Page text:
My Experience with Autologous Serum Tears
Last updated: June 2023
My doctor recently diagnosed me with corneal neuralgia and prescribed autologous serum tears as treatment.
Autologous serum tears are drops made from a patient’s own blood, and they help to regenerate and heal the corneal nerves. Autologous refers to cells or tissues “obtained from the same individual.” Serum is blood which has been separated from red blood cells to remove the clotting factors.
Putting my own blood in my eyes
So yes, I am putting my own blood in my eyes. Strange, I know. I’ve already come up with all of the expected, self-deprecating jokes that would go along with using these tears: Yes, I’m basically a vampire…No, I’m not going to bite you.
Once my family, friends, and coworkers get past their initial shock when I tell them that I put blood drops in my eyes, I am able to fully explain how amazing this concept is and how similar it is to the work that stem cells can do in healing.
The drops are not that scary
People initially imagine red blood dripping horrifically from my eyes, but once they see the drops, they realize that they are not that scary. The serum is diluted with saline, and they are yellowish clear in color.
The process of getting the drops made was relatively simple. I used the company Vital Tears. Since I did not live near one of the company’s blood draw locations, a mobile phlebotomist came to my home and drew enough blood to fill several vials while I relaxed in my recliner. (Prior to her visit, I had received a kit with the vials, a cooler, and freezer packs.)
Afterward, she put the vials in the cooler, along with the freezer packs that I had frozen, and she shipped the package to the company that day. About two or three days later, I received a six-month supply of drops in the mail.
Storing and using the drops
I store the drops in the freezer until I am ready to use them. Then, I move them to the refrigerator, where they will last for about seven days. My drops are 20% serum and 80% saline, and I use them four times a day. Because they require refrigeration, I have to plan how to keep them cold when I go to work or go on trips. I purchased an insulin protector kit from Amazon, which included two freezer packs that can keep my drops cold for up to 16 hours.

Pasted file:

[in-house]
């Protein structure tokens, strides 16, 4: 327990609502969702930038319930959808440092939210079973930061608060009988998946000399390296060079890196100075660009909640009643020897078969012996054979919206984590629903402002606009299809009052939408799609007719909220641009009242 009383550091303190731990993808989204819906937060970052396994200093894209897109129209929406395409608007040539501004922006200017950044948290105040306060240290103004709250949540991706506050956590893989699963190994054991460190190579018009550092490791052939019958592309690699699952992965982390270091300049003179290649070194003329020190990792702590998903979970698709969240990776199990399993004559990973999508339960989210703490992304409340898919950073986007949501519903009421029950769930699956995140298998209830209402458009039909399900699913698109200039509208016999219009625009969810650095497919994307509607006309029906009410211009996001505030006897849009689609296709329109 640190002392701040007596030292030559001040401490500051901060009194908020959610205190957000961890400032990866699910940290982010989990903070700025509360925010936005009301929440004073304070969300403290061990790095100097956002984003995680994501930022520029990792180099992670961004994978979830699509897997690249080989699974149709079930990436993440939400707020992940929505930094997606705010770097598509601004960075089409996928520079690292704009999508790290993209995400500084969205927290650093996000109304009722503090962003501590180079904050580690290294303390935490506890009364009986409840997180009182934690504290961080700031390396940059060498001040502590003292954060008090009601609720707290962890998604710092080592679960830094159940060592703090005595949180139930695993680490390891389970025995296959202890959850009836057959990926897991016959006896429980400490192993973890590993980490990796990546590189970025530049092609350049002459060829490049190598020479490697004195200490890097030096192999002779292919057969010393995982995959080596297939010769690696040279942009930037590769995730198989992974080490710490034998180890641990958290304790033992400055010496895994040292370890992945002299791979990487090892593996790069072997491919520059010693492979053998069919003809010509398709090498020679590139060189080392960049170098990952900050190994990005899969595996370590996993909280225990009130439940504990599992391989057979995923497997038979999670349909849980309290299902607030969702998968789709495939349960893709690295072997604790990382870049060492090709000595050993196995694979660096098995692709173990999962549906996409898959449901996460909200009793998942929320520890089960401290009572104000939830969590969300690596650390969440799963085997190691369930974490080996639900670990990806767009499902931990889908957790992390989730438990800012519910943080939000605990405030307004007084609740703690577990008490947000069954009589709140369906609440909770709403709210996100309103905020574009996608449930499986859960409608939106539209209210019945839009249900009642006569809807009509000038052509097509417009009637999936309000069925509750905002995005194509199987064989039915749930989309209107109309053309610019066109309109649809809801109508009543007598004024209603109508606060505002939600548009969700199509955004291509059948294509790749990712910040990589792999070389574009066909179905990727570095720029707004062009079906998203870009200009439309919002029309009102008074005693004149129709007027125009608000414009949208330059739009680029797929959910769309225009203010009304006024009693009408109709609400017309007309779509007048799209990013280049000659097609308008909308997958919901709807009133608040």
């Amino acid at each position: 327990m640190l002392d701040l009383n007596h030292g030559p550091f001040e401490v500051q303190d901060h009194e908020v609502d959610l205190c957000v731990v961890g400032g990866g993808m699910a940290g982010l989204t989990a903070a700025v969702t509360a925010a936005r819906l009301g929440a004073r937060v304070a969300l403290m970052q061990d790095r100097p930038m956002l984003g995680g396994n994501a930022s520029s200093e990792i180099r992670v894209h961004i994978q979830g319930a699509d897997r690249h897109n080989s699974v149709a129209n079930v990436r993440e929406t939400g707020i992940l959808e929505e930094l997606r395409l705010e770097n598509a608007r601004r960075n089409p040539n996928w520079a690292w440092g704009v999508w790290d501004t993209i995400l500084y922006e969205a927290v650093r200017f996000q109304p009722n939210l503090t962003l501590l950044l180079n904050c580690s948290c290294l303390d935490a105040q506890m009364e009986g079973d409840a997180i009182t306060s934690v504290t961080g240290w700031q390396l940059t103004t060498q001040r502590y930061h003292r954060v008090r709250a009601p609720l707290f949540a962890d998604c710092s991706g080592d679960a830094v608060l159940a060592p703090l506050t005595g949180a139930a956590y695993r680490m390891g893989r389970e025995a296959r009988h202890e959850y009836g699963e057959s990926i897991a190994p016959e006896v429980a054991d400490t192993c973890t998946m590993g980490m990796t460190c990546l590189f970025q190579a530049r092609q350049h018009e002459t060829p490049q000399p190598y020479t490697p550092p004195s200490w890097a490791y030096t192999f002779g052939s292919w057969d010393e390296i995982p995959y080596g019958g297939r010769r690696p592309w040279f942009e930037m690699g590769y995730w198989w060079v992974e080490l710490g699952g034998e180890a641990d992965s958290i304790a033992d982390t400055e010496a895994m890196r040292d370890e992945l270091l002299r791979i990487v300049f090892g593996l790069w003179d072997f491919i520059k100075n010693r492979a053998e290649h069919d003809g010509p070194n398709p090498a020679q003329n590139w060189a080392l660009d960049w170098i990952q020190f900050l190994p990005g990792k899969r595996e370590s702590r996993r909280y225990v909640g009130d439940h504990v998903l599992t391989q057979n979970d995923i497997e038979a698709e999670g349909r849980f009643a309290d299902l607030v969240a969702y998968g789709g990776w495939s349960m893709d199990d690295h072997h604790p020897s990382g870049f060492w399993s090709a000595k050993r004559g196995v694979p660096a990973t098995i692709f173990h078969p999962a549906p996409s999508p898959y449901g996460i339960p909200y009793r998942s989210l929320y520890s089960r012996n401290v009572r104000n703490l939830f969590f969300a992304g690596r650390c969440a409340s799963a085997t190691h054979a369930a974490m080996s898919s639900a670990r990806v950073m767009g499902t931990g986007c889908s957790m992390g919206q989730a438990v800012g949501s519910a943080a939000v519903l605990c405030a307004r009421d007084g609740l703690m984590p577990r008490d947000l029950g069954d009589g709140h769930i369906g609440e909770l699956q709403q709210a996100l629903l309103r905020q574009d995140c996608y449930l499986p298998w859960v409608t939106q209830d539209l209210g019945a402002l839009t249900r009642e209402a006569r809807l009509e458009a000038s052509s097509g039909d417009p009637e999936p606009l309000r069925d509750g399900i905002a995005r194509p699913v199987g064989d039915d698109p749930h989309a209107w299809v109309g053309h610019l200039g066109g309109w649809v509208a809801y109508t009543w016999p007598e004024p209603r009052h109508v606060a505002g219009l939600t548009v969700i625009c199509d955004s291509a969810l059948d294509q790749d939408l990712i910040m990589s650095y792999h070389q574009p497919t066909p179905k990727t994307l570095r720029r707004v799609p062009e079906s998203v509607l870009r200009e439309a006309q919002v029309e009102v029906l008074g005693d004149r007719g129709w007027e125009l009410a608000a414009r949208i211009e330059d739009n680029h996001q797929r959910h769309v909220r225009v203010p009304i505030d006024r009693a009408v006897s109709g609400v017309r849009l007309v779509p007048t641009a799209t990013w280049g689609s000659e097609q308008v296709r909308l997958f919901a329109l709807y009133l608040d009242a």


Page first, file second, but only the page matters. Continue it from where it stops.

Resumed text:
The drops feel cool and soothing to my eyes when I initially put them in. They really don’t provide lasting lubrication, though, so sometimes I have to chase them with preservative-free lubricating drops a few minutes later.
I have been using serum tears for at least three months now, as of my writing this, and my eyes have slowly improved since I first began. My eye pain, irritation, and sensitivity to light have all decreased. Therefore, I do believe that my diagnosis of corneal neuralgia was accurate.
I plan on following up with my doctor so that he can advise me on my next steps. At this point, as of my writing this, I’m not quite sure how long I will be on the drops or how long they will take to produce their full results. I’ve read from other people’s experiences that the sooner patients start on serum tears, the greater their chances are of full recovery from corneal neuralgia.
I’ve also read that the tears’ effectiveness generally takes an amount of time equal to the period that a person’s eyes were in distress. For me, as of my writing this, that has been several months. As I wait for continued healing, I’m choosing to think optimistically about my results.
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